Calcium supplementation has been put under a microscope recently, with a lot of evidence turning up news that doesn’t inspire optimism that digesting chalk is going to help grandma’s chances of suffering from that tumble down the stairs.
In particular, Chris Kresser wrote an article basically stating that they’re no good at all.
The reasons are two-fold:
- Hey, grandma, don’t trip! There were some meta-analyses put out recently that summarized the effect of calcium supplementation on bone density and found they had no effect.
- Strengthen your bones, get a stroke. Large amounts of undigested calcium has a tendency to go into your arteries, not your bones. This greatly increases your chances of dying from a heart attack.
So is that calcium pill doing harm or good?
Well……I think it depends.
He’s right that gorging on an all-you-can-eat buffet of calcium supplements and calcium fortified foods won’t do you any good if you don’t account for other nutritional factors. But I do believe the fine doctor is overlooking some important points:
- Bone turnover is slow. Like, REALLY. Specific bone tissues take about two years to regenerate themselves. Your bone re-models itself completely every five years. The average clinical trial is 60 days. Measuring bone mineral density with a clinical trial is like timing the growth of grass on your lawn with a stop watch. It’s no surprise lots of results show nothing. That’s what you should expect.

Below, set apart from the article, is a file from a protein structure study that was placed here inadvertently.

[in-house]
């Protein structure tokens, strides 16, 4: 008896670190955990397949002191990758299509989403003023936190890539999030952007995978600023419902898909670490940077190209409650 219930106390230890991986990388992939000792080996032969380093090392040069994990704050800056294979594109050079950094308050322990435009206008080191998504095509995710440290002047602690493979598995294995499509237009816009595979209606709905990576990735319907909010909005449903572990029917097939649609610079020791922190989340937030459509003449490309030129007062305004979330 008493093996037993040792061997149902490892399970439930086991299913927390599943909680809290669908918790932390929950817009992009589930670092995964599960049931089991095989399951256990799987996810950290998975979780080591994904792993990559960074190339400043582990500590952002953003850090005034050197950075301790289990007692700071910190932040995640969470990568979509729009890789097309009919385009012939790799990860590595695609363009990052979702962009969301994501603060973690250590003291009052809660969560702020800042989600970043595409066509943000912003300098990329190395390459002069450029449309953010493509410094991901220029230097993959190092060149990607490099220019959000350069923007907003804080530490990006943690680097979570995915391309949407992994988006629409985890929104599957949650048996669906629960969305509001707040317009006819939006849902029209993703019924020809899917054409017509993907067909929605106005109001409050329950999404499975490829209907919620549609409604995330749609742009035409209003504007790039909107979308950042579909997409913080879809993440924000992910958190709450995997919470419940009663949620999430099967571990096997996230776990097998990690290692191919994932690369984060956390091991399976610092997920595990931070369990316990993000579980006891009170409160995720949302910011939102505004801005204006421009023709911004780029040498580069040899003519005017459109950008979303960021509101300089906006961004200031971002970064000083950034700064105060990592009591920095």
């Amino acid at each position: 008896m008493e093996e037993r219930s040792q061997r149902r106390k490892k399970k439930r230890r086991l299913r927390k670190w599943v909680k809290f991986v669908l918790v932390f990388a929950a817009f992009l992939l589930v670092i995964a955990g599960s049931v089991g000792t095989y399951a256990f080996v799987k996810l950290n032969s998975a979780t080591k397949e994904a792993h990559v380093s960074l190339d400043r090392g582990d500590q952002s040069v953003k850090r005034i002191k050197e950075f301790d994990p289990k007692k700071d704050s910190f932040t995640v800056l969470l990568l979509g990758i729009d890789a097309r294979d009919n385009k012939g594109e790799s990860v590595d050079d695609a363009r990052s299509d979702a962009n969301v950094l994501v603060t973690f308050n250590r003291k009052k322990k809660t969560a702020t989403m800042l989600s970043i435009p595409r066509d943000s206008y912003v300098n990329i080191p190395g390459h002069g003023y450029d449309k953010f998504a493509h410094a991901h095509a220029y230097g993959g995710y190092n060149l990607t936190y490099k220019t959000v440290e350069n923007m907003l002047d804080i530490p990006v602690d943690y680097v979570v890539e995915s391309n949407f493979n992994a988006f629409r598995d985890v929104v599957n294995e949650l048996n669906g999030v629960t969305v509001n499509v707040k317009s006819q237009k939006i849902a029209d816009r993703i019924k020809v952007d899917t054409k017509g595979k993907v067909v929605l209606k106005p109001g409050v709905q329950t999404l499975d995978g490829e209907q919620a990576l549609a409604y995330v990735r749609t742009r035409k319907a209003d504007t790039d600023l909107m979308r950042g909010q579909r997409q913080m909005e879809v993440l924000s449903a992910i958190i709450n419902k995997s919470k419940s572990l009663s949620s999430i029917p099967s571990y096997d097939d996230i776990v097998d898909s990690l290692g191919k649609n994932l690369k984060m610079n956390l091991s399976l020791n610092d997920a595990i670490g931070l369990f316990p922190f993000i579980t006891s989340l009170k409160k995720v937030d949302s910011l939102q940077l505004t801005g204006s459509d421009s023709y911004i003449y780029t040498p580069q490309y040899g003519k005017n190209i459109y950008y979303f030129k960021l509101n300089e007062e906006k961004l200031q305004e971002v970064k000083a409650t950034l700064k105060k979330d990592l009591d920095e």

- There is no calcium fairy that magically sprinkles it into your skull. It needs other nutrients to go into your connective tissue. Specifically, vitamins D and K, and the minerals Magnesium and Phosphorus. Most people have pseudo-deficiencies in D, K and Magnesium. Without them your body won’t have the ability to make use of the calcium it has. So the relevant question is, what effect does calcium have when you account for these other nutrients?
With that being said, what should our feelings rightfully be about taking tablet-ed seashells every morning?
Buckle up kids, it’s going to be a wild ride![amd-zlrecipe-recipe:9]
What Makes Calcium Work
As noted before, calcium has to work with other nutrients in the body in order to make its way into your bones. If it doesn’t it really is just chalk!
Like everything else in your body, the calcium pathway is modified in some way by just about everything else. But D, K, Magnesium and Phosphorus play an especially important role in shaping calcium’s role in your body.
Vitamin D – The Little Steroid That Could
There is no element of calcium metabolism that isn’t shaped by vitamin D. From when it enters your stomach, circulates through your bloodstream, goes into your bones, and gets filtered out through your kidneys…….it’s all shaped by the Big D.
Your body has to have adequate levels of vitamin D to absorb calcium!
Calcium absorption with calcium is very sensitive and does a lot with a little. Without D it practically turns off.
That’s because your body absorbs calcium in two ways – one active, the other passive.